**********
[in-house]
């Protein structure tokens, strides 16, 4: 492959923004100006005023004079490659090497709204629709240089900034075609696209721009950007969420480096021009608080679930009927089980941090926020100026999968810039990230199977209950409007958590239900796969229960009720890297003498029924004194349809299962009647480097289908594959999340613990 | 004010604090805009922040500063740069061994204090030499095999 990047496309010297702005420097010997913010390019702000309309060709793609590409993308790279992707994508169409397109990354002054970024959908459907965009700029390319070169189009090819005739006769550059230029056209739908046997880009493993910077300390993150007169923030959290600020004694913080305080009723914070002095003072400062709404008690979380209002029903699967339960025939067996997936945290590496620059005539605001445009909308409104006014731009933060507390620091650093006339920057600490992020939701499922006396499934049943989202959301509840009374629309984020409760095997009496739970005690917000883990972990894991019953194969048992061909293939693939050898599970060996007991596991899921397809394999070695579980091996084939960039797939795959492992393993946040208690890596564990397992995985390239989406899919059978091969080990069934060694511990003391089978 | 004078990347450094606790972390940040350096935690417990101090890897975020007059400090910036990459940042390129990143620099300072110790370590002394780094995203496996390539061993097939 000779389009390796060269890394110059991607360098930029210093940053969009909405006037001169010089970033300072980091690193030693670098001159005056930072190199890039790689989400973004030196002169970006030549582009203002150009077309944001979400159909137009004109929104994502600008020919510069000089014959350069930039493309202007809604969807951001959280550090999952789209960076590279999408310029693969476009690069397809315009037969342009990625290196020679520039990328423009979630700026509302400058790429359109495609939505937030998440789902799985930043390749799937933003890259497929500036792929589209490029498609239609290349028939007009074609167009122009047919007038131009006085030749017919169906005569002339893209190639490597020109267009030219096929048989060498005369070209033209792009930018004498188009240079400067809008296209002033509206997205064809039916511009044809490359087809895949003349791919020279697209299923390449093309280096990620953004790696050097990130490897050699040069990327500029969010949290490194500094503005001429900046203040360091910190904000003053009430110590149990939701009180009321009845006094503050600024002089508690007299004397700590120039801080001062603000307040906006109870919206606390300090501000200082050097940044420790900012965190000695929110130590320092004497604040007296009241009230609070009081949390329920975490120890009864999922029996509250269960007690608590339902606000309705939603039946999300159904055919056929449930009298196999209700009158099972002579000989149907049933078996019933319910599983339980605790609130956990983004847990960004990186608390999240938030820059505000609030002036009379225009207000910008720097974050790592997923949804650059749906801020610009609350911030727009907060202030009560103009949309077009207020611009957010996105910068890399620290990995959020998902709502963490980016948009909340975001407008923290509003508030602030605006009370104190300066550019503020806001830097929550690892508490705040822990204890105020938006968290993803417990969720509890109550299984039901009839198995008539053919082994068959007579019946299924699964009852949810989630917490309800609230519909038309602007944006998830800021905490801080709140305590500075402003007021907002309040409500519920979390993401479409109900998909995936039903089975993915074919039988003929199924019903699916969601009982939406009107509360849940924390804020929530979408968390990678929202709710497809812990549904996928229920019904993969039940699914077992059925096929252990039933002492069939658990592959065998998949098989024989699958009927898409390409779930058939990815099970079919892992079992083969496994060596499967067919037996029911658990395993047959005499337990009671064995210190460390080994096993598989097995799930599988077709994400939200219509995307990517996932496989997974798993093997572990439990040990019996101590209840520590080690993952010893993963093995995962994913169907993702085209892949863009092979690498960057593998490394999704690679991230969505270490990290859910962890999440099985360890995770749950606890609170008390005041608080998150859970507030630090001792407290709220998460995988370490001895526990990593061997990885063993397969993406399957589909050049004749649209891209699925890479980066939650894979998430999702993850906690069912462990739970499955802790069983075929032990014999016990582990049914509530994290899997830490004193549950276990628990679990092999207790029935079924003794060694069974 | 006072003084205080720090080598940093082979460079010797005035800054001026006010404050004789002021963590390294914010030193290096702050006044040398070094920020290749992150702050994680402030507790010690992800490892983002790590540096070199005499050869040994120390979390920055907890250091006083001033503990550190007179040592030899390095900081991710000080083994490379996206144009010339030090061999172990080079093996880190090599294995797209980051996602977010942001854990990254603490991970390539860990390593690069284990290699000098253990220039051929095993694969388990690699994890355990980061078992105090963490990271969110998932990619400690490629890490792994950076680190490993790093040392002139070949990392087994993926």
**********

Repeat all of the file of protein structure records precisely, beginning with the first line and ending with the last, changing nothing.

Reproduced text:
[in-house]
């Protein structure tokens, strides 16, 4: 492959923004100006005023004079490659090497709204629709240089900034075609696209721009950007969420480096021009608080679930009927089980941090926020100026999968810039990230199977209950409007958590239900796969229960009720890297003498029924004194349809299962009647480097289908594959999340613990 | 004010604090805009922040500063740069061994204090030499095999 990047496309010297702005420097010997913010390019702000309309060709793609590409993308790279992707994508169409397109990354002054970024959908459907965009700029390319070169189009090819005739006769550059230029056209739908046997880009493993910077300390993150007169923030959290600020004694913080305080009723914070002095003072400062709404008690979380209002029903699967339960025939067996997936945290590496620059005539605001445009909308409104006014731009933060507390620091650093006339920057600490992020939701499922006396499934049943989202959301509840009374629309984020409760095997009496739970005690917000883990972990894991019953194969048992061909293939693939050898599970060996007991596991899921397809394999070695579980091996084939960039797939795959492992393993946040208690890596564990397992995985390239989406899919059978091969080990069934060694511990003391089978 | 004078990347450094606790972390940040350096935690417990101090890897975020007059400090910036990459940042390129990143620099300072110790370590002394780094995203496996390539061993097939 000779389009390796060269890394110059991607360098930029210093940053969009909405006037001169010089970033300072980091690193030693670098001159005056930072190199890039790689989400973004030196002169970006030549582009203002150009077309944001979400159909137009004109929104994502600008020919510069000089014959350069930039493309202007809604969807951001959280550090999952789209960076590279999408310029693969476009690069397809315009037969342009990625290196020679520039990328423009979630700026509302400058790429359109495609939505937030998440789902799985930043390749799937933003890259497929500036792929589209490029498609239609290349028939007009074609167009122009047919007038131009006085030749017919169906005569002339893209190639490597020109267009030219096929048989060498005369070209033209792009930018004498188009240079400067809008296209002033509206997205064809039916511009044809490359087809895949003349791919020279697209299923390449093309280096990620953004790696050097990130490897050699040069990327500029969010949290490194500094503005001429900046203040360091910190904000003053009430110590149990939701009180009321009845006094503050600024002089508690007299004397700590120039801080001062603000307040906006109870919206606390300090501000200082050097940044420790900012965190000695929110130590320092004497604040007296009241009230609070009081949390329920975490120890009864999922029996509250269960007690608590339902606000309705939603039946999300159904055919056929449930009298196999209700009158099972002579000989149907049933078996019933319910599983339980605790609130956990983004847990960004990186608390999240938030820059505000609030002036009379225009207000910008720097974050790592997923949804650059749906801020610009609350911030727009907060202030009560103009949309077009207020611009957010996105910068890399620290990995959020998902709502963490980016948009909340975001407008923290509003508030602030605006009370104190300066550019503020806001830097929550690892508490705040822990204890105020938006968290993803417990969720509890109550299984039901009839198995008539053919082994068959007579019946299924699964009852949810989630917490309800609230519909038309602007944006998830800021905490801080709140305590500075402003007021907002309040409500519920979390993401479409109900998909995936039903089975993915074919039988003929199924019903699916969601009982939406009107509360849940924390804020929530979408968390990678929202709710497809812990549904996928229920019904993969039940699914077992059925096929252990039933002492069939658990592959065998998949098989024989699958009927898409390409779930058939990815099970079919892992079992083969496994060596499967067919037996029911658990395993047959005499337990009671064995210190460390080994096993598989097995799930599988077709994400939200219509995307990517996932496989997974798993093997572990439990040990019996101590209840520590080690993952010893993963093995995962994913169907993702085209892949863009092979690498960057593998490394999704690679991230969505270490990290859910962890999440099985360890995770749950606890609170008390005041608080998150859970507030630090001792407290709220998460995988370490001895526990990593061997990885063993397969993406399957589909050049004749649209891209699925890479980066939650894979998430999702993850906690069912462990739970499955802790069983075929032990014999016990582990049914509530994290899997830490004193549950276990628990679990092999207790029935079924003794060694069974 | 006072003084205080720090080598940093082979460079010797005035800054001026006010404050004789002021963590390294914010030193290096702050006044040398070094920020290749992150702050994680402030507790010690992800490892983002790590540096070199005499050869040994120390979390920055907890250091006083001033503990550190007179040592030899390095900081991710000080083994490379996206144009010339030090061999172990080079093996880190090599294995797209980051996602977010942001854990990254603490991970390539860990390593690069284990290699000098253990220039051929095993694969388990690699994890355990980061078992105090963490990271969110998932990619400690490629890490792994950076680190490993790093040392002139070949990392087994993926």